It happened again, that constant culminating of events that guides us in the decisions we make, and the places in our lives we go and there you have it, Neil gifted that ole’64 to Jake, who drove it and minorly wrecked it at least once that I recall, during his teen years. Jake would grow to favor my Dad in looks and in the same little piece of genetics that he had from him somewhere buried in those genes or perhaps the growing up he had from his momma, he loved that truck just like his grandfather did. What you have to appreciate is that by this time that truck was, well, out dated. Without power steering or braking, it was the devil to drive. And although I know little to nothing about automobiles, the thing was heavy, really heavy, it’s 30-something year old suspension rocking and creaking and laboring under the heavy gauge steel of its body. Sporting big heavy, chromed bumpers, it was a tank compared to current cars and although the engine was old and made prior to the time of catalytic converters, there was not much else under the hood but it, it continued to gen out horsepower, yet sufficient to move it along at a respectable 60. This despite the fact its odometer had now gone past the100,000 mile mark twice.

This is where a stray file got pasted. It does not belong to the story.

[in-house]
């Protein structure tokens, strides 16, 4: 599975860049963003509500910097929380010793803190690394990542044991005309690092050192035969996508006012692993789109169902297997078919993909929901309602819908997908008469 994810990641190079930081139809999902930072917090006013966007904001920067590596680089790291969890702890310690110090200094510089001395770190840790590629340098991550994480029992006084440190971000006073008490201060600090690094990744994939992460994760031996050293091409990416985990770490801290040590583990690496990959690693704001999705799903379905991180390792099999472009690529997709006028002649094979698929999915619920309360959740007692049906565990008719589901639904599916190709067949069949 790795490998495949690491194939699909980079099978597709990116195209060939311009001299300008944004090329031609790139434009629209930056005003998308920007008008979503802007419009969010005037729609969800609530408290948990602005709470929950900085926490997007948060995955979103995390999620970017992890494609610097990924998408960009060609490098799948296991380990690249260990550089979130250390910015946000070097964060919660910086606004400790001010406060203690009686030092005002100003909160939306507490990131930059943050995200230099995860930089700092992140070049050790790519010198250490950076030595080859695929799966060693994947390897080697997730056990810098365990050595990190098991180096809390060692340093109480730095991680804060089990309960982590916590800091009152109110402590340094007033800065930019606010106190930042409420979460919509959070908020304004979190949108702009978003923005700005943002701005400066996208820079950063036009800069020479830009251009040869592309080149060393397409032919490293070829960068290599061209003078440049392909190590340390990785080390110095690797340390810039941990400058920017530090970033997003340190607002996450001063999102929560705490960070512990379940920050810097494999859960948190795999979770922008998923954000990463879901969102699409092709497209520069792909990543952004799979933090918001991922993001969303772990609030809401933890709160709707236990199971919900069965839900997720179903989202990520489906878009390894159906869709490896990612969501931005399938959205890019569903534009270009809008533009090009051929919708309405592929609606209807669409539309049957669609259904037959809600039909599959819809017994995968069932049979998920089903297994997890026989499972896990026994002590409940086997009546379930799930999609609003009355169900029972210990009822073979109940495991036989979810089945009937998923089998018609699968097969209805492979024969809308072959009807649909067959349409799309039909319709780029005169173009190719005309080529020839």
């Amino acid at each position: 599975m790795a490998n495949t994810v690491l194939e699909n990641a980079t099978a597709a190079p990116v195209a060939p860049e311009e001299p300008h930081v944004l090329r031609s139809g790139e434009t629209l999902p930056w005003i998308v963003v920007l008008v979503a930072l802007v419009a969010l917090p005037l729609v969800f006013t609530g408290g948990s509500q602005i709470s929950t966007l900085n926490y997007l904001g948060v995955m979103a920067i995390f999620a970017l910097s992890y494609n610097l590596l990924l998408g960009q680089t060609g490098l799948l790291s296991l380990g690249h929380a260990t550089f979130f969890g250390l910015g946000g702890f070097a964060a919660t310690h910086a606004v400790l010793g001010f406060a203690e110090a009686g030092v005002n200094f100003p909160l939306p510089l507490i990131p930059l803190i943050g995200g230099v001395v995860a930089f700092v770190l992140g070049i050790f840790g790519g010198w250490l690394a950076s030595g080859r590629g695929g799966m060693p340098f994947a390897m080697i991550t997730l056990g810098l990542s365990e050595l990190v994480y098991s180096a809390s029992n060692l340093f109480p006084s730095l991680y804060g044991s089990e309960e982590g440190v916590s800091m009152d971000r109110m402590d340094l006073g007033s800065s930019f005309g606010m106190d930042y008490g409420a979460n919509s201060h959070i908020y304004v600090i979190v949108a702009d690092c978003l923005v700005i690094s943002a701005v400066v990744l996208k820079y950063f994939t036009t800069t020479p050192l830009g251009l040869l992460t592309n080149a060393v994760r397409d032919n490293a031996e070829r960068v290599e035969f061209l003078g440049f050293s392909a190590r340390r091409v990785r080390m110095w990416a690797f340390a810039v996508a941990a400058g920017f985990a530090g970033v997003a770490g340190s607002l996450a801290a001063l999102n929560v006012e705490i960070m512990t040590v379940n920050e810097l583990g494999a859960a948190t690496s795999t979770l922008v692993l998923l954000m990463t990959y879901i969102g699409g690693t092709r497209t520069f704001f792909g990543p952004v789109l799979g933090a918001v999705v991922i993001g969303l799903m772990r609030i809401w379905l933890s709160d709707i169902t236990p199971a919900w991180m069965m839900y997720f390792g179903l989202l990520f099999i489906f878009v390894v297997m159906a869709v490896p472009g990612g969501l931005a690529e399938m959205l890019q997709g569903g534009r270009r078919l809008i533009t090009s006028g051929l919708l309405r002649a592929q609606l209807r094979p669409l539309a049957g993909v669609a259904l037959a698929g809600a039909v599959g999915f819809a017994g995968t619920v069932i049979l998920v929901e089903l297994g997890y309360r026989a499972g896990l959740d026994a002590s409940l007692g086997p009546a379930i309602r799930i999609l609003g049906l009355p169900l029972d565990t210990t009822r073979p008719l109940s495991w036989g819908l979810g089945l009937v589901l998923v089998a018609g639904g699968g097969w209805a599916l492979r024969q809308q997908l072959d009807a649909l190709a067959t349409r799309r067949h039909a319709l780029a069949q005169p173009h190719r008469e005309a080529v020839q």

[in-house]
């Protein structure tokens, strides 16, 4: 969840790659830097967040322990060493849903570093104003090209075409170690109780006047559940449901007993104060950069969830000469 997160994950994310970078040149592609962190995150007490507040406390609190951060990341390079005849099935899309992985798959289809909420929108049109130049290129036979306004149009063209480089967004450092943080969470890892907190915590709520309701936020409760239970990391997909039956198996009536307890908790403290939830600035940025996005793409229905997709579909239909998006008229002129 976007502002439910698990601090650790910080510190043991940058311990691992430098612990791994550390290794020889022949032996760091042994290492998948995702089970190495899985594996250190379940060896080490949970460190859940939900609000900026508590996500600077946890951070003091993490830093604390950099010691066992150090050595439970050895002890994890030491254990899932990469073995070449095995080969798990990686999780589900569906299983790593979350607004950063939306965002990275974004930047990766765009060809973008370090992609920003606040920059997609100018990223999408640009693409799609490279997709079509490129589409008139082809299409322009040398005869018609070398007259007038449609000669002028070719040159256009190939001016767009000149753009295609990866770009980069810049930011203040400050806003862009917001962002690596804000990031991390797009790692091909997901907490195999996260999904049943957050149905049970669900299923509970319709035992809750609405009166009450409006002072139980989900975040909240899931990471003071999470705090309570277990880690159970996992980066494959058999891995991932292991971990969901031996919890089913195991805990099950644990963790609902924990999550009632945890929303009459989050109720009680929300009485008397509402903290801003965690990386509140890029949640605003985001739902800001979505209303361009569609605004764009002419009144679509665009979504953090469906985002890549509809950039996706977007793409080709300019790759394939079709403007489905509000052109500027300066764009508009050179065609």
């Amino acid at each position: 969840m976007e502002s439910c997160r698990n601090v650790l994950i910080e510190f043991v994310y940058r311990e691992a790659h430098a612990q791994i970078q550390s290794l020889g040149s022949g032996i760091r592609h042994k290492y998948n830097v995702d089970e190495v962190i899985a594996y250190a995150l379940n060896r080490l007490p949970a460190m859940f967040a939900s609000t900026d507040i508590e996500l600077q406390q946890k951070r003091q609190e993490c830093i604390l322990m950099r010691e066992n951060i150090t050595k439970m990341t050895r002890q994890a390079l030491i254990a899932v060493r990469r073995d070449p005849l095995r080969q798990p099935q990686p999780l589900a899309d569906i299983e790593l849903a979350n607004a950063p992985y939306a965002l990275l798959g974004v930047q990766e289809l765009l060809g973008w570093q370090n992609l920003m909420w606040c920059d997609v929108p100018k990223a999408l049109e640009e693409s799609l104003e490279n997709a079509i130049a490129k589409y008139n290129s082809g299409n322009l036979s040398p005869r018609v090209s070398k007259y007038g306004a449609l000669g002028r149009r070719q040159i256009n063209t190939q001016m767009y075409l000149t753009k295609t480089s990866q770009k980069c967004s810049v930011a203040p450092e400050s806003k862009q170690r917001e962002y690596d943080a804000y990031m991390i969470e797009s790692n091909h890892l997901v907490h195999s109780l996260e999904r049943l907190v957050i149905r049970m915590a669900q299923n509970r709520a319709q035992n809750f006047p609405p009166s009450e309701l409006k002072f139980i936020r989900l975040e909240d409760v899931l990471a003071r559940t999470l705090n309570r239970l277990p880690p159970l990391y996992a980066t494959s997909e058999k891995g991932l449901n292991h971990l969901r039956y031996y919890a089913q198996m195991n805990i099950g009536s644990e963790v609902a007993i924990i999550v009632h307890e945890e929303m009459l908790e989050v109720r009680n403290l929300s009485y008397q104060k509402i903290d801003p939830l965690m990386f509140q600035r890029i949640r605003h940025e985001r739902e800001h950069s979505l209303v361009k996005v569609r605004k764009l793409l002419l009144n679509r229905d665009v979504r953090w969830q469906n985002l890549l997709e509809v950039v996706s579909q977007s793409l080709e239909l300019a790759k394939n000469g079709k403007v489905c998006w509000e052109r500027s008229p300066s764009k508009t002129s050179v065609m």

The old 64 would sit, it’s tires deflating, its brakes rusting solid to its drums in our garage, until Jake, dreaming soldiers dreams in Iraq, would request that the generous heart and talented hands of his uncle restore it to drivability for Jake’s return home. Strange enough, Neil had it readied, a new suspension, new upholstery so much like it looked when my Dad bought it, a shifter in the floor where the three in the tree once goverened, when the 64 came home to Houston, ready for Jake, the week he left for Colorado. It was in God’s plan that Jake never drove that truck.